Additional information about the requirement for foreign companies’ to register a branch in Sweden

The Swedish Construction Federation welcomes foreign companies as members. To become a member the foreign company must meet our admission criterions. To meet the criterions the foreign company needs to have a permanent establishment in Sweden (according to Swedish Tax law as well as the applicable tax treaty), register a branch in Sweden and file income tax returns with the Swedish Tax Agency (Skatteverket).

There are two main reasons for this requirement.

  1. There is only a need for membership in the federation for companies that are operating in Sweden on a long-term basis. Companies that plan to do short-term work in Sweden should sign a collective bargaining agreement with the union instead of applying for membership in the federation.
  2. The admission criterions should not be lower on foreign companies than on domestic companies. The Swedish Construction Federation promotes the professional reputation of the industry by safeguarding ethical business practices and construction quality. All member companies are, thus, obliged to fulfill all the criterions, not only when applying for membership, but also during the term of membership. Without this criterion, we are not able to determine whether the foreign company fulfills some of the other criterions or not.

If the admission criterions are met the foreign company may become a member. It is the foreign company which becomes a member, and not the branch. The branch (and permanent establishment) is simply an evidence of long-term presence in Sweden.

A foreign company wishing to operate in Sweden without registering a Swedish subsidiary may open a branch. A branch is a foreign company's local office in Sweden. However, a branch is a part of the foreign-based company, not a separate legal entity. A foreign company does not establish a limited company (aktiebolag) in Sweden by registering a branch. A branch has a Swedish company registration number and is subject to Swedish law, but it is not a legal entity.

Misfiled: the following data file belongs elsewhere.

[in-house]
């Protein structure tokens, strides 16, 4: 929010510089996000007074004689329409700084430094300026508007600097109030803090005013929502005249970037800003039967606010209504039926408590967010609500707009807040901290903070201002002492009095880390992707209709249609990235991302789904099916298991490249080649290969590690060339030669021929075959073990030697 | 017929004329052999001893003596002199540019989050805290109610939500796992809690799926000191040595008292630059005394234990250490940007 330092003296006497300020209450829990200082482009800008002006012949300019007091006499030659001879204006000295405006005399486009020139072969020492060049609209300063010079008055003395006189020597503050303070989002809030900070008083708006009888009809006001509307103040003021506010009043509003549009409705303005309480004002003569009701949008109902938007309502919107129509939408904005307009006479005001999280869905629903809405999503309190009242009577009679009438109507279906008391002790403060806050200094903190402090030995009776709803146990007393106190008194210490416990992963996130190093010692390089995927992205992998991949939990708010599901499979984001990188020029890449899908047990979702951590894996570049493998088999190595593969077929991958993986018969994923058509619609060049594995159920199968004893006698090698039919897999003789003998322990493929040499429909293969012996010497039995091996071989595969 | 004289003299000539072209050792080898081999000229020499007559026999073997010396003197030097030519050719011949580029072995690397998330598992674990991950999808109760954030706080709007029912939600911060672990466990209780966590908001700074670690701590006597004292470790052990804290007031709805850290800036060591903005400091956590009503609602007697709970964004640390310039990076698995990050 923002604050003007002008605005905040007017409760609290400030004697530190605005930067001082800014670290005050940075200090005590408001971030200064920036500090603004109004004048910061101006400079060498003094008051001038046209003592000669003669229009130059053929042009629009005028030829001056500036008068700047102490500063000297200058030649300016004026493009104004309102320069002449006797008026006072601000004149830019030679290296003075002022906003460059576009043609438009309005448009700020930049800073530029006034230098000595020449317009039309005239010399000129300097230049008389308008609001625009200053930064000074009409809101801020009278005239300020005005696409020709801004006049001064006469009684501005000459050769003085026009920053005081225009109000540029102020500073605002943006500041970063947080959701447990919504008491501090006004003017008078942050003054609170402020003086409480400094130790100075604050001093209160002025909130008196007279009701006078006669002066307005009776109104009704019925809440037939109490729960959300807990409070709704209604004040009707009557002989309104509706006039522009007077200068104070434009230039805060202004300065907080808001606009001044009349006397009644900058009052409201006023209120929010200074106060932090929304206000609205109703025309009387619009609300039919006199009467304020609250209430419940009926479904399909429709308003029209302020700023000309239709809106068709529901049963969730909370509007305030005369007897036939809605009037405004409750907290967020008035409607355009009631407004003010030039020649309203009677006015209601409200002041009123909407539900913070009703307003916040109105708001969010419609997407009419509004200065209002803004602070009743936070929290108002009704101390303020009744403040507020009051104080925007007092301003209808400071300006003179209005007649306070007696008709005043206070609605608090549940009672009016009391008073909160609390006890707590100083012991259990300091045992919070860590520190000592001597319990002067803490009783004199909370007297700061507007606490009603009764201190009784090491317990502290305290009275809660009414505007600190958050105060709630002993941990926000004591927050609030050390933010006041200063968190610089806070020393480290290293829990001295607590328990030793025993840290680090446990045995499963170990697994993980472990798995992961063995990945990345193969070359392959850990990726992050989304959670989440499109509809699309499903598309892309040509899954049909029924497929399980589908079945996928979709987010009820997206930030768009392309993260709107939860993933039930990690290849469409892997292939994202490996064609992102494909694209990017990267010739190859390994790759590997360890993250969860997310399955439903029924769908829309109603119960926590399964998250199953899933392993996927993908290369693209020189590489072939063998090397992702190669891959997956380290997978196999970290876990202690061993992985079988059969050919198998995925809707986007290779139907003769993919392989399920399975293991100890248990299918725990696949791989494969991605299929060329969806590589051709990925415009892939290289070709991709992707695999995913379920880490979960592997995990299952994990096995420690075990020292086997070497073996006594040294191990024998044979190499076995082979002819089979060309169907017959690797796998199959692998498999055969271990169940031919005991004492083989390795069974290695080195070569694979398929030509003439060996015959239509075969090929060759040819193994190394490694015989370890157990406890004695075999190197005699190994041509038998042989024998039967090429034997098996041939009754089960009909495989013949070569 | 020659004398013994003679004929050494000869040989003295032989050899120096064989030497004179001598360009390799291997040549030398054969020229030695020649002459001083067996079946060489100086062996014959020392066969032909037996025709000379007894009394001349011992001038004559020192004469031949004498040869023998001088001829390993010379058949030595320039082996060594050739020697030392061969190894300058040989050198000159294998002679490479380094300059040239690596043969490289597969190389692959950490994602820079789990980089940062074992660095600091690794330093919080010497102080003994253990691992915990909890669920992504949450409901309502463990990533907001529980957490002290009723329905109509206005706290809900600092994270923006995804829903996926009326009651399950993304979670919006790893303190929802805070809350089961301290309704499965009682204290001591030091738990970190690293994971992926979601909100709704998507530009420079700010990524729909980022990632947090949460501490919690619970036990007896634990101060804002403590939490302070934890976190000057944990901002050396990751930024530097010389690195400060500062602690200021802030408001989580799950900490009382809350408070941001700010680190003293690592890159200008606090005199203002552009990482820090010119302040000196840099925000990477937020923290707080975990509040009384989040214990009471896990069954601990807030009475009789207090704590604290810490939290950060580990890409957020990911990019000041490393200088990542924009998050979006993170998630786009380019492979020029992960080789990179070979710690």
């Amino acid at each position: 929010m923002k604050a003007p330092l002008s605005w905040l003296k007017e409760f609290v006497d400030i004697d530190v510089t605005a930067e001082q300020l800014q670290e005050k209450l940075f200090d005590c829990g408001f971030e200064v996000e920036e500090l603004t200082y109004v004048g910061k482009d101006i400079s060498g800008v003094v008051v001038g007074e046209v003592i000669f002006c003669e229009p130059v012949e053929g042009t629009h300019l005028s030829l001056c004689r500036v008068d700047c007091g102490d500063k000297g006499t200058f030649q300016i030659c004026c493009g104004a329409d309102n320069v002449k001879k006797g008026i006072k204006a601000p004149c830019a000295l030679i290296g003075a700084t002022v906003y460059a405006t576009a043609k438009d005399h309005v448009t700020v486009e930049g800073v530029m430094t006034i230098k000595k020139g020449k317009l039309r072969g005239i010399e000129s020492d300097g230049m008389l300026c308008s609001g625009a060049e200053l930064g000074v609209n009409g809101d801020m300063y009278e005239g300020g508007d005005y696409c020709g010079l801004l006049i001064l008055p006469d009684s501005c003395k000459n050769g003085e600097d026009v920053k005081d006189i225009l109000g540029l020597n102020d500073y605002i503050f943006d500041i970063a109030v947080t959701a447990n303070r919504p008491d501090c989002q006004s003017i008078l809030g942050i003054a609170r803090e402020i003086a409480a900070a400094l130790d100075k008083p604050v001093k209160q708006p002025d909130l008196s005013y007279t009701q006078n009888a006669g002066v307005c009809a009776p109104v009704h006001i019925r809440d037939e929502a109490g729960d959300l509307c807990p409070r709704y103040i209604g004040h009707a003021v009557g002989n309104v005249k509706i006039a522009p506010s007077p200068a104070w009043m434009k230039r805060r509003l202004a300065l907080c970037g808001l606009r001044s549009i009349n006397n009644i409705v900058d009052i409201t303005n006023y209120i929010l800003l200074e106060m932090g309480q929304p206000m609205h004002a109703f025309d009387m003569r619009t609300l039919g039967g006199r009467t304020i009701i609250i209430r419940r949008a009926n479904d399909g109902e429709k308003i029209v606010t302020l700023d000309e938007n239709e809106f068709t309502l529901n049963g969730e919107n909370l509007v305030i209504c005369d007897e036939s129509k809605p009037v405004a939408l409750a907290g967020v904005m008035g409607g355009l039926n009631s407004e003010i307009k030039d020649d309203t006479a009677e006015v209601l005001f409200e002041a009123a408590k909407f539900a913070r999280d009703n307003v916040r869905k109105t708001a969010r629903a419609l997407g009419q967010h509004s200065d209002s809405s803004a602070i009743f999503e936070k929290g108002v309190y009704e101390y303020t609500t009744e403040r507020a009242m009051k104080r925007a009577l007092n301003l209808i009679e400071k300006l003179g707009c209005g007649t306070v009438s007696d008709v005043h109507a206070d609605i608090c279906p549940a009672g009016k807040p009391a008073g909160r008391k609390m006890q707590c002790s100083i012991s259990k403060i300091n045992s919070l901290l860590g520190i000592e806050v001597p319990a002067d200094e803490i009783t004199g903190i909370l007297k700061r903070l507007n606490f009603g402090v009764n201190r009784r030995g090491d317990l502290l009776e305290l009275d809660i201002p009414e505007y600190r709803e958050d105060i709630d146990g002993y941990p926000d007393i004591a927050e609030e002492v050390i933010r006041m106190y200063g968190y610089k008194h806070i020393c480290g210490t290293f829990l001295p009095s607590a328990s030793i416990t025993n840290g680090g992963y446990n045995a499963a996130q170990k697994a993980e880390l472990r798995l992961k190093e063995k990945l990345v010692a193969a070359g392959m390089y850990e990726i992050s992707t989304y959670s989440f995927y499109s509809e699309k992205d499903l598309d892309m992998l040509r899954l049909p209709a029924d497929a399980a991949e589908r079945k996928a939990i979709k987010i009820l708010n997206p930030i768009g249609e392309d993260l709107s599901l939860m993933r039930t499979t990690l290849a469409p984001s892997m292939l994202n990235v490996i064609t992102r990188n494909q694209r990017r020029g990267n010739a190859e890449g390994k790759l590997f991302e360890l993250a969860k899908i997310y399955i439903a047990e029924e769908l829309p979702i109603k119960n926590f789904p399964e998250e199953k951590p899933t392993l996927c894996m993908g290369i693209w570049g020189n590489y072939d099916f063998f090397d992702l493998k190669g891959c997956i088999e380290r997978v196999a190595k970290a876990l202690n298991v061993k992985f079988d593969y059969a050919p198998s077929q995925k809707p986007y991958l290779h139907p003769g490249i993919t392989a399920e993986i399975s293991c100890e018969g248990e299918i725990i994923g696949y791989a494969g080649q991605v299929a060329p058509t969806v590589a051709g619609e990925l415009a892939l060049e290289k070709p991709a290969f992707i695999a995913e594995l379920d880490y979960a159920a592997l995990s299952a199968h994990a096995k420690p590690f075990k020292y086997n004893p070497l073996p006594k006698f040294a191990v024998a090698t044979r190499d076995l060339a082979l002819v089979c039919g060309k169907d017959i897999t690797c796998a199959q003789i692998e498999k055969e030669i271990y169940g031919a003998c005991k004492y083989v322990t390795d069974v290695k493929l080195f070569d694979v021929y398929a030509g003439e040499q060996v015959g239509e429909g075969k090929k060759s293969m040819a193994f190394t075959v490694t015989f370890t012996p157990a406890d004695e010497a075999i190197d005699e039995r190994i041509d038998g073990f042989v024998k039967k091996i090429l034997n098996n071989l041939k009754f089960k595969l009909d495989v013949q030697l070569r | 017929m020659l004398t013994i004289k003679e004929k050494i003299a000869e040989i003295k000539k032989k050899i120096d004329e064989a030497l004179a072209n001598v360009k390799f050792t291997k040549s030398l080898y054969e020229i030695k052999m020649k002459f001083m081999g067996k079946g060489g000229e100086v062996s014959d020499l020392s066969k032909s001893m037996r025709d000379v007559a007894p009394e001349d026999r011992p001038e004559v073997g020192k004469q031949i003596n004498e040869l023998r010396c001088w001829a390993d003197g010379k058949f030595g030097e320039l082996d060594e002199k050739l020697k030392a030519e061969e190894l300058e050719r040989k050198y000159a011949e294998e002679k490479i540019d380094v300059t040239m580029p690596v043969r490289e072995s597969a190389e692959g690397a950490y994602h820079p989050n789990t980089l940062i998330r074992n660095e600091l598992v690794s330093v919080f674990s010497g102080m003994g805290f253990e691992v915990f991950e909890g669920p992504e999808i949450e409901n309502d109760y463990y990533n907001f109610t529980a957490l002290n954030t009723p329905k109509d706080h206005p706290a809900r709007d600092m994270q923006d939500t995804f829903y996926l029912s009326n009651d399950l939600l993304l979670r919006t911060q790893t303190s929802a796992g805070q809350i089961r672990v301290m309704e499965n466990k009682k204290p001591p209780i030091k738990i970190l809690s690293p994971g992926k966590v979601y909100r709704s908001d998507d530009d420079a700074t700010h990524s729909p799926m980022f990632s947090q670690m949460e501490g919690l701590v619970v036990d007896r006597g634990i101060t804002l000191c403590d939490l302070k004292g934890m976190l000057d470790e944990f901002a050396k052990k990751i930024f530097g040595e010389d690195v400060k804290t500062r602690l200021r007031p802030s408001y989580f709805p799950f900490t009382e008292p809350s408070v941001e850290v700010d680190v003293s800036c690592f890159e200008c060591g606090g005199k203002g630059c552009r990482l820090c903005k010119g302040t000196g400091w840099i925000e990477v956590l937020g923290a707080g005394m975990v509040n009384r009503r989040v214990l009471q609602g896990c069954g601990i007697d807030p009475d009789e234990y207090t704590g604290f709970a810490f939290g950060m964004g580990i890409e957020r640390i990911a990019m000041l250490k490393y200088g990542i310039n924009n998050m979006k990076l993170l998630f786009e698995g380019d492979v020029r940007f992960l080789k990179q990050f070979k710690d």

A foreign company that chooses to register a branch, need to meet certain requirements. This applies for both the branch and the foreign-based company connected to it. Here are some examples:

  • The branch must keep its own accounting records, kept separate from the foreign-based company’s accounting records. 
  • Every year the branch must file an annual report for the foreign-based company and in some cases for the branch as well.
  • A Swedish income tax return must be prepared for the branch, and filed with the Swedish Tax Agency.
  • Taxes (income tax, social security charges, VAT etc.) and other charges must be paid as required.
  • The foreign-based company must follow the rules that apply in Sweden.

More information about setting up a Swedish branch can be found on the Swedish Companies Registration Office’s website and the Swedish Tax Agency’s website.

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